Emergency Department
New Frontier

Ultrasound Used In Patient Care

Ultrasound has become a cornerstone in the diagnosis and management of patients in many hospital disciplines of medicine and surgery and is increasingly being used in Critical Care, Emergency Departments (A&E), Anaesthesia, and indeed Primary Care and Specialty Outpatient Clinics.

To achieve the full ultrasound benefits in patient care, medical teams need to consider the contamination risk over repeated use of probes as a vector for pathogen transmission.1

The ultrasound probe can be compromised by contamination in various ways:1,2

  • Transmission from patient procedure site (probe or cable),
  • Probe cover microtears or perforation
  • Poor aseptic technique
  • Contaminated gel.
Ultrasound Central Line UV-C HLD
Regional Anesthesia Block UV-C HLD

Research Studies

Research studies demonstrated that contaminated gel can lead to infections, but also highlight that a probe can be a vector for pathogen transmission.

  • insertion of a central venous catheter. 2-3

Research Studies show that the Handle and cable section are exposed to cross-infection risk during a clinical examination – 5 Emergency Departments and 5 Intensive Care Units. 5

  • 61% of samples tested positive for blood contamination
  • 48% tested positive for microbiological contamination
  • 57% transducers showed blood contamination
  • 88% transducer cables are in direct patient contact,
  • 62% transducer leads (cables) and 46% transducers showed microbial contamination.

Healthcare facilities need to review policies to ensure handle, cable and probe are adequately disinfected?. 1-5

Contamination by probe cover – Pathogens transported by the probe cover or glove from the tip of probe to cable
  1. Hughes et.al (2008) Preventing Health Care–Associated Infections: Advances in Patient Safety and Quality: An Evidence-Based Handbook. Rockville (MD): Agency for Healthcare Research and Quality (US); Apr. Chapter 41.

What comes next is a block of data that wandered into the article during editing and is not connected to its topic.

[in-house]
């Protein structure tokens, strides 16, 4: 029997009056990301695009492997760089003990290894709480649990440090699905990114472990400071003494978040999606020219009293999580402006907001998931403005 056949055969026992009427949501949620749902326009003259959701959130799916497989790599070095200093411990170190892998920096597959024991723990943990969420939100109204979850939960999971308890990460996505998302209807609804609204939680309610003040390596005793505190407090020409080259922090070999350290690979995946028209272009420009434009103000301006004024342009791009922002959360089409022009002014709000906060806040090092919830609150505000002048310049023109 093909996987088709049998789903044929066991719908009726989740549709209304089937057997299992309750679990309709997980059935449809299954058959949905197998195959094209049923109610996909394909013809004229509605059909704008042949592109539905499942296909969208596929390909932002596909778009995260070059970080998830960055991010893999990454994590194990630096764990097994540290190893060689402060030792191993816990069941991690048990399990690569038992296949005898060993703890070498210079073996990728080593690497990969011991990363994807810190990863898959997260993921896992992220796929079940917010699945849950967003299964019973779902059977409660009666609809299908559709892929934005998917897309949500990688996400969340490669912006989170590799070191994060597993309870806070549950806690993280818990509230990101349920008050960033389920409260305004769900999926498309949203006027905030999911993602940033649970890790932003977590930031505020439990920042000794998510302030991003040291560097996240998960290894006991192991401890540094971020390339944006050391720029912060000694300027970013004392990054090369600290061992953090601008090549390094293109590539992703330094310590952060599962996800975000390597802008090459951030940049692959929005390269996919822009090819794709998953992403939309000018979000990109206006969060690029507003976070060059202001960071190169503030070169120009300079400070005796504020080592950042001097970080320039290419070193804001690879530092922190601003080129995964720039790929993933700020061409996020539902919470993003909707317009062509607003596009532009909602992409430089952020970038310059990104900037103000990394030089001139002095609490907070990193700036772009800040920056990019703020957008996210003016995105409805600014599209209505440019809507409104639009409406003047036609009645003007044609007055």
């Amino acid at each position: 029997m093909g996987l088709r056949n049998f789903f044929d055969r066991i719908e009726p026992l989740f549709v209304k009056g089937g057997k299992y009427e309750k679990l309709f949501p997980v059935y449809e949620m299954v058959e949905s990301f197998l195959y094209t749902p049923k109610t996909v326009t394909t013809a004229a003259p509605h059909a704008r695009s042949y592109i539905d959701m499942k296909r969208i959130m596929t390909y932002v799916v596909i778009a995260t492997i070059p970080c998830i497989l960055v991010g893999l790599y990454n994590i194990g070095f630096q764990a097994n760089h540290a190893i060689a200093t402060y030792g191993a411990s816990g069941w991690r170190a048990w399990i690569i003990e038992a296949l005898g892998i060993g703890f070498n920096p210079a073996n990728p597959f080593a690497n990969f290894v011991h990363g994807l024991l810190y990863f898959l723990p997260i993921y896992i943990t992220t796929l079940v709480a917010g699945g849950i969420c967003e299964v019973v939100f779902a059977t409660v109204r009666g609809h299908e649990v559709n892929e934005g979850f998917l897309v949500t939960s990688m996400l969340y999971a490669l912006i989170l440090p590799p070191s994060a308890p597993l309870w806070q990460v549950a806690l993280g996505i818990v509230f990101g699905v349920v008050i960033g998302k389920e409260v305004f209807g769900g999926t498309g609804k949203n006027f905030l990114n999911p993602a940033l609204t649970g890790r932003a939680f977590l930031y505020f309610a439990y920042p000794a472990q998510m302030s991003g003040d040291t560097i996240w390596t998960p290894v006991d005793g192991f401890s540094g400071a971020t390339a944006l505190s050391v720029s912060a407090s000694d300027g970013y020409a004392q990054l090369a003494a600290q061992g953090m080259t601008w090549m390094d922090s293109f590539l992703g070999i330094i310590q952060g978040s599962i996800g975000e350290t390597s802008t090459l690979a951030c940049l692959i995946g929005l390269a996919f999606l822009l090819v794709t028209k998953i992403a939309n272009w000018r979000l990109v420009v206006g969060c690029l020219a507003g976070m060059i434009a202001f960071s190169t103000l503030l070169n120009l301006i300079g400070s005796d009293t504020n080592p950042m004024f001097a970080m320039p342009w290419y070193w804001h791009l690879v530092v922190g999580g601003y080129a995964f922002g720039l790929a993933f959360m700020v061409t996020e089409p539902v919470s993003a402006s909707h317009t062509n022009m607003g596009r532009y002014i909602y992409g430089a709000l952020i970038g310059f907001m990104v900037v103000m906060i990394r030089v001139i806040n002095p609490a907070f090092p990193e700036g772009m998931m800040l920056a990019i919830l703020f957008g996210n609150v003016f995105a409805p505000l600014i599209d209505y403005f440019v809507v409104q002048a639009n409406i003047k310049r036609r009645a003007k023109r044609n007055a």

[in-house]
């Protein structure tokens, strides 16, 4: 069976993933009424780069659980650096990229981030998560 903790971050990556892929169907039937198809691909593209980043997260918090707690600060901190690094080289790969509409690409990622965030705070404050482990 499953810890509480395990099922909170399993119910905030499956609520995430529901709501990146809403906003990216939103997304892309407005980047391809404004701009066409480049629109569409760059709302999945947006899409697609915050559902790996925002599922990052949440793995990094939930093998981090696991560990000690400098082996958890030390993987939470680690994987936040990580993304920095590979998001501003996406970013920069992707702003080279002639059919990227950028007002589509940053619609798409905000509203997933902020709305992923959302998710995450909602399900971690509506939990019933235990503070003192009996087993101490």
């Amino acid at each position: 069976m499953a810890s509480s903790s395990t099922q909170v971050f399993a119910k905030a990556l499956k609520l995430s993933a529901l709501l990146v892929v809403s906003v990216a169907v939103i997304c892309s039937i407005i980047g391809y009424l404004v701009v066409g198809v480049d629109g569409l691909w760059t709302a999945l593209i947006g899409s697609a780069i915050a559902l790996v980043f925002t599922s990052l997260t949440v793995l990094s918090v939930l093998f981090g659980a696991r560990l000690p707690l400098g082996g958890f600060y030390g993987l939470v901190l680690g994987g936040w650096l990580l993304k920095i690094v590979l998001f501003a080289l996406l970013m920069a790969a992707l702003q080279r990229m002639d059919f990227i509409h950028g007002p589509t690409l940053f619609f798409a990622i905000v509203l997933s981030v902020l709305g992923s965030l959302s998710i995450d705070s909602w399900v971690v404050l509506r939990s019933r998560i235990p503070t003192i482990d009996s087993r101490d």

2. Abdelfattah R. et al. (2018) Outbreak of Burkholderia cepacia bacteraemia in a tertiary care centre due to contaminated ultrasound probe gel. J Hosp Infect. 2018 Mar;98(3):289-294. doi: 10.1016/j.jhin.2017.09.010. Epub 2017 Sep 18.
  3. Shaban RZ, Maloney S, Gerrard J, Collignon P, et al. Outbreak of health care-associated Burkholderia cenocepacia bacteremia and infection attributed to contaminated sterile gel used for central line insertion under ultrasound guidance and other procedures. American Journal of Infection Control. 2017; pii: S0196-6553(17)30843-X.
  4. Therapeutic Goods Administration (TGA). Meditech Ultrasound Gel: safety Advisory – Risk of Bacterial Contamination. Safety Information – Alerts. 2017. Available from: https://www.tga.gov.au/alert/meditech-ultrasound-gel.
  5. Keys M, Sim BZ, Thom Ogilvie, et al. Efforts to Attenuate the Spread of Infection (EASI): a prospective, observational multicentre survey of ultrasound equipment in Australian emergency departments and intensive care units. Crit Care Resusc. 2015;17(1): 43-46.
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